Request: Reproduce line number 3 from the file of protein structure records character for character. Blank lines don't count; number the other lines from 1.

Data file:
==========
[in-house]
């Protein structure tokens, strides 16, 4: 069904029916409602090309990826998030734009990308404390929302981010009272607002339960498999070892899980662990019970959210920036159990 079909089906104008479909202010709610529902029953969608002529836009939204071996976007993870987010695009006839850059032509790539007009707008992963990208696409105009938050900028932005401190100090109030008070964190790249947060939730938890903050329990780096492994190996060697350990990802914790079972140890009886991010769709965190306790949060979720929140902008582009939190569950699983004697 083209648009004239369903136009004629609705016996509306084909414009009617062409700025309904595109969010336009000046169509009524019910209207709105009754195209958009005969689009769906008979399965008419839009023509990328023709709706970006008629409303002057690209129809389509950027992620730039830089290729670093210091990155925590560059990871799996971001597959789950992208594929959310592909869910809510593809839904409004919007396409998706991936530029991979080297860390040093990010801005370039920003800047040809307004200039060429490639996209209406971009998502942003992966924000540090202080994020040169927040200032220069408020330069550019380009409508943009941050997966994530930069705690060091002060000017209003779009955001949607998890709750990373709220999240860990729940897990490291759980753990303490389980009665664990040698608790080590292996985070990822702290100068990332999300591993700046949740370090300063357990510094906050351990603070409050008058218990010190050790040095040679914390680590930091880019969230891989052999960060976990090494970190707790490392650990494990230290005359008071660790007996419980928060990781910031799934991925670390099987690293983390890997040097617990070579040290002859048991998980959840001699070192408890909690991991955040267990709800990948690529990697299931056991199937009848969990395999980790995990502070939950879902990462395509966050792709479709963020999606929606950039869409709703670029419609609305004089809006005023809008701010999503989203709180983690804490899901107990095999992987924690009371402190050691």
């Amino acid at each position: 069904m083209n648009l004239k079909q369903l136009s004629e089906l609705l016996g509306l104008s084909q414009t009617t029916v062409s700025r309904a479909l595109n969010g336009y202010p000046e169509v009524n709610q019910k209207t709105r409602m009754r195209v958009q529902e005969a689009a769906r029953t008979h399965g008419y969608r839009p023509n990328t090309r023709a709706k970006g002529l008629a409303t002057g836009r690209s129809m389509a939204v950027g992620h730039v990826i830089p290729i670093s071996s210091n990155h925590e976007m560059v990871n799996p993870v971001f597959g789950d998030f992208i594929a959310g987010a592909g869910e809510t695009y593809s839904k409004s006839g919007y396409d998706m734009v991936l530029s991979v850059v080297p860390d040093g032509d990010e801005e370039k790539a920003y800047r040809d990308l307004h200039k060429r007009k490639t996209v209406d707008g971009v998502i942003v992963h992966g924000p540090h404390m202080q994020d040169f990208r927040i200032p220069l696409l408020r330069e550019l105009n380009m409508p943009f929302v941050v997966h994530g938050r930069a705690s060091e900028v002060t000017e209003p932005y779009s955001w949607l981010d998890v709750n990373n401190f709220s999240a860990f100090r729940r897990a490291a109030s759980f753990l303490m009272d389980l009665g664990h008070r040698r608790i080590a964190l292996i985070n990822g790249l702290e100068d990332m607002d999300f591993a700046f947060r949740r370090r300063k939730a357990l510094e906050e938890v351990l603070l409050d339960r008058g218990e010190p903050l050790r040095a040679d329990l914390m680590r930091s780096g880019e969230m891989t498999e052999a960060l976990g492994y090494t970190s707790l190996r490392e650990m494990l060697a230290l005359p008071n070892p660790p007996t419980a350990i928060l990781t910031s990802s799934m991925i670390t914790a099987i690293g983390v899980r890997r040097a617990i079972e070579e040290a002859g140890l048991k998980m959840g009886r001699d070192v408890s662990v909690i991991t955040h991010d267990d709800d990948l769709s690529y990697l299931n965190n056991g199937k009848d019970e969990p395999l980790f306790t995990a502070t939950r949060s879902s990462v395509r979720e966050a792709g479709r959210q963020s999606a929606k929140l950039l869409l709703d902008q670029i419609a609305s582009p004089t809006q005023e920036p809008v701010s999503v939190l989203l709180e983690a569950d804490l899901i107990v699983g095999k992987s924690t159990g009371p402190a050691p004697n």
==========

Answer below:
């Amino acid at each position: 069904m083209n648009l004239k079909q369903l136009s004629e089906l609705l016996g509306l104008s084909q414009t009617t029916v062409s700025r309904a479909l595109n969010g336009y202010p000046e169509v009524n709610q019910k209207t709105r409602m009754r195209v958009q529902e005969a689009a769906r029953t008979h399965g008419y969608r839009p023509n990328t090309r023709a709706k970006g002529l008629a409303t002057g836009r690209s129809m389509a939204v950027g992620h730039v990826i830089p290729i670093s071996s210091n990155h925590e976007m560059v990871n799996p993870v971001f597959g789950d998030f992208i594929a959310g987010a592909g869910e809510t695009y593809s839904k409004s006839g919007y396409d998706m734009v991936l530029s991979v850059v080297p860390d040093g032509d990010e801005e370039k790539a920003y800047r040809d990308l307004h200039k060429r007009k490639t996209v209406d707008g971009v998502i942003v992963h992966g924000p540090h404390m202080q994020d040169f990208r927040i200032p220069l696409l408020r330069e550019l105009n380009m409508p943009f929302v941050v997966h994530g938050r930069a705690s060091e900028v002060t000017e209003p932005y779009s955001w949607l981010d998890v709750n990373n401190f709220s999240a860990f100090r729940r897990a490291a109030s759980f753990l303490m009272d389980l009665g664990h008070r040698r608790i080590a964190l292996i985070n990822g790249l702290e100068d990332m607002d999300f591993a700046f947060r949740r370090r300063k939730a357990l510094e906050e938890v351990l603070l409050d339960r008058g218990e010190p903050l050790r040095a040679d329990l914390m680590r930091s780096g880019e969230m891989t498999e052999a960060l976990g492994y090494t970190s707790l190996r490392e650990m494990l060697a230290l005359p008071n070892p660790p007996t419980a350990i928060l990781t910031s990802s799934m991925i670390t914790a099987i690293g983390v899980r890997r040097a617990i079972e070579e040290a002859g140890l048991k998980m959840g009886r001699d070192v408890s662990v909690i991991t955040h991010d267990d709800d990948l769709s690529y990697l299931n965190n056991g199937k009848d019970e969990p395999l980790f306790t995990a502070t939950r949060s879902s990462v395509r979720e966050a792709g479709r959210q963020s999606a929606k929140l950039l869409l709703d902008q670029i419609a609305s582009p004089t809006q005023e920036p809008v701010s999503v939190l989203l709180e983690a569950d804490l899901i107990v699983g095999k992987s924690t159990g009371p402190a050691p004697n």